The Fifth Circuit says the scheme violates the separation of powers
The originalist legal revolution continues to pay dividends, and the latest evidence is a bombshell appellate ruling on Wednesday that the Consumer Financial Protection Bureau’s (CFPB) funding scheme is unconstitutional. Congress’s attempt to end-run political accountability for financial regulators has suffered a direct hit.
In 2010, before she was a Senator, Elizabeth Warren designed the CFPB to have extraordinary independence, and it passed as part of Dodd-Frank. In 2020 the Supreme Court struck down the law’s limit on the President’s ability to remove the CFPB director. But Democrats also severed its budget from Congressional appropriations by giving it an automatic funding draw on the Federal Reserve.
Each year the CFPB director simply requests funding from the Fed, which must transfer the money as long as it doesn’t exceed 12 percent of the central bank’s operating expenses. Most other regulatory agencies are subject to Congress’s annual appropriations.
Companies challenged the CFPB payday lending rule in court and argued that the agency’s unique funding scheme violates the separation of powers (Community Financial Services Assn. v. CFPB). A three-judge Fifth Circuit Court of Appeals panel agreed this week, explaining that the bureau’s “double insulation from Congress’s purse strings” is “unprecedented.” It is double insulated because the Fed finances itself through bank assessments and earnings on its bond portfolio, not through Congress.
Dodd-Frank even dictates that “funds derived” from the Fed “shall not be subject to review by the Committees on Appropriations of the House of Representatives and the Senate.” If Congress doesn’t like what the CFPB is doing, tough. Members can’t use appropriations to rein in the agency the way it can, say, the Internal Revenue Service.
The law evades the Constitution’s dictate that “no money shall be drawn from the Treasury, but in Consequence of Appropriations made by Law.” The Founders viewed “Congress’s exclusive ‘power over the purse’ as an indispensable check on ‘the overgrown prerogatives of the other branches of the government,’” Judge Cory Wilson writes for the unanimous appellate panel, citing the Federalist Papers.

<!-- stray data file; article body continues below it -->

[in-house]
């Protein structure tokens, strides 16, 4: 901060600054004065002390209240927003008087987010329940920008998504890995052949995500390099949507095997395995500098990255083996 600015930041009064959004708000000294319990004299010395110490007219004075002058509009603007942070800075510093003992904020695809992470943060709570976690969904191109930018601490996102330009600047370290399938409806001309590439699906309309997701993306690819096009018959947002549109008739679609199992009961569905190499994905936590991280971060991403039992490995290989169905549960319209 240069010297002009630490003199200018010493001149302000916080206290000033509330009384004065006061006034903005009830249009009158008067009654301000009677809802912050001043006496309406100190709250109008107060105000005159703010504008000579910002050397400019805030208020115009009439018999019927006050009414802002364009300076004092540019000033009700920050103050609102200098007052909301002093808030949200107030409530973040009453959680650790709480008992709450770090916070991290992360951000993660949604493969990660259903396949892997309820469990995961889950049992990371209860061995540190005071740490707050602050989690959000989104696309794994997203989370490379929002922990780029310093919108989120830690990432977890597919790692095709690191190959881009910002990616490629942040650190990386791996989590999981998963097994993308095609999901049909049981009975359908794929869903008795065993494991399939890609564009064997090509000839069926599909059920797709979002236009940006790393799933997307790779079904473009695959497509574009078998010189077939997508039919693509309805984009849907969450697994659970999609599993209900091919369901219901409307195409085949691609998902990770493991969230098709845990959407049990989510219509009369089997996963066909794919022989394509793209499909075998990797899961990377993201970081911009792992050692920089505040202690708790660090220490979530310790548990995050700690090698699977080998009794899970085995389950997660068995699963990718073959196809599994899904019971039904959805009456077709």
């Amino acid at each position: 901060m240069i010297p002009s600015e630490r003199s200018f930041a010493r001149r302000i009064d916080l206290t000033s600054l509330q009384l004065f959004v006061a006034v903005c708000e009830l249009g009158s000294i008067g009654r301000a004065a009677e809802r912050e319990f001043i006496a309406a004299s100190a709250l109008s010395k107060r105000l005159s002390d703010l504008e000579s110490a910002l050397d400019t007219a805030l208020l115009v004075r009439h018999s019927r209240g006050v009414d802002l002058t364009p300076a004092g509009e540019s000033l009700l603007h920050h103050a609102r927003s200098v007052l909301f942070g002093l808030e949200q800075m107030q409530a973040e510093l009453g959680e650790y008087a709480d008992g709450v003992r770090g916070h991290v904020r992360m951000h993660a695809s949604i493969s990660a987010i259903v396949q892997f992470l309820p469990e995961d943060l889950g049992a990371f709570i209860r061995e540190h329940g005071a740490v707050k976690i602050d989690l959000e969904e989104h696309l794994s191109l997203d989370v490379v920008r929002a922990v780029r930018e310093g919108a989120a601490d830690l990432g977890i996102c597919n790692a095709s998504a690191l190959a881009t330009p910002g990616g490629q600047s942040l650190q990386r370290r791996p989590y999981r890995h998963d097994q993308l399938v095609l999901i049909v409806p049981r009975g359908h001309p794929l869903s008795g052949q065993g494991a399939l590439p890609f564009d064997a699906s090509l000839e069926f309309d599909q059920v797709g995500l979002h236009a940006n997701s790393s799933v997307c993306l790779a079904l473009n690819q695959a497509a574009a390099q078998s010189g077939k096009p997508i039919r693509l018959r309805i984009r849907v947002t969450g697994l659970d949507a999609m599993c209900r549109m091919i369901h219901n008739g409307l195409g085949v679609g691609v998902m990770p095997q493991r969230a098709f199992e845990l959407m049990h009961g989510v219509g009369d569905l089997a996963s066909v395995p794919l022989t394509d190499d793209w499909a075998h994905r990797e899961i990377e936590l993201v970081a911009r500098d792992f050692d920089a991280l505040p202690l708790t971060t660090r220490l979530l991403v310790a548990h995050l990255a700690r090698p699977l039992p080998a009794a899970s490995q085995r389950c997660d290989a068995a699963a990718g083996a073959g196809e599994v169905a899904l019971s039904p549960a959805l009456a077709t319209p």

Alexander Hamilton warned that uniting Congress’s power of the purse with the executive’s sword would “destroy that division of powers on which political liberty is founded, and would furnish one body with all the means of tyranny.” The CFPB “is the epitome of the unification of the purse and the sword in the executive,” writes Judge Wilson, in an opinion that seems destined for the Supreme Court.
Ms. Warren didn’t take this well. She tweeted that the ruling will “stop the CFPB from enforcing rules that prevent debt collectors from harassing you” and “financial firms charging you outrageous junk fees.” No, it will merely subject the bureau to proper supervision by Congress, as the Constitution intended.
Ms. Warren added that the Fifth Circuit’s logic “endangers the funding of numerous other bank regulators, including the Fed, OCC, and FDIC, which monitor our entire financial system.” Possibly, if they were also insulated from political accountability in the same way. But they aren’t. The opinion also stresses that these agencies don’t wield “enforcement or regulatory authority remotely comparable to the authority the [bureau] may exercise throughout the economy.”
The Senator denounced the “extreme right-wing” judges who wrote the opinion—an attack on the political motives of judges that she may have learned from Donald Trump. But those same judges rejected the plaintiffs’ other arguments that the payday lending rule violates the Administrative Procedure Act and the Constitution’s nondelegation doctrine. We’d have ruled with the plaintiffs on those issues too, but the judges were hardly acting like a partisan wrecking crew.
The CFPB ruling continues the trend of originalist judges attempting to restore the proper understanding of the Constitution’s separation of powers. This means reining in the administrative state and requiring Congress to reassert its powers in writing laws with specificity and funding the government.
In creating the CFPB, Congress abdicated its duty and created an agency that has too much unaccountable power. The Fifth Circuit has done its duty to call out the CFPB as Congress’s illegitimate child.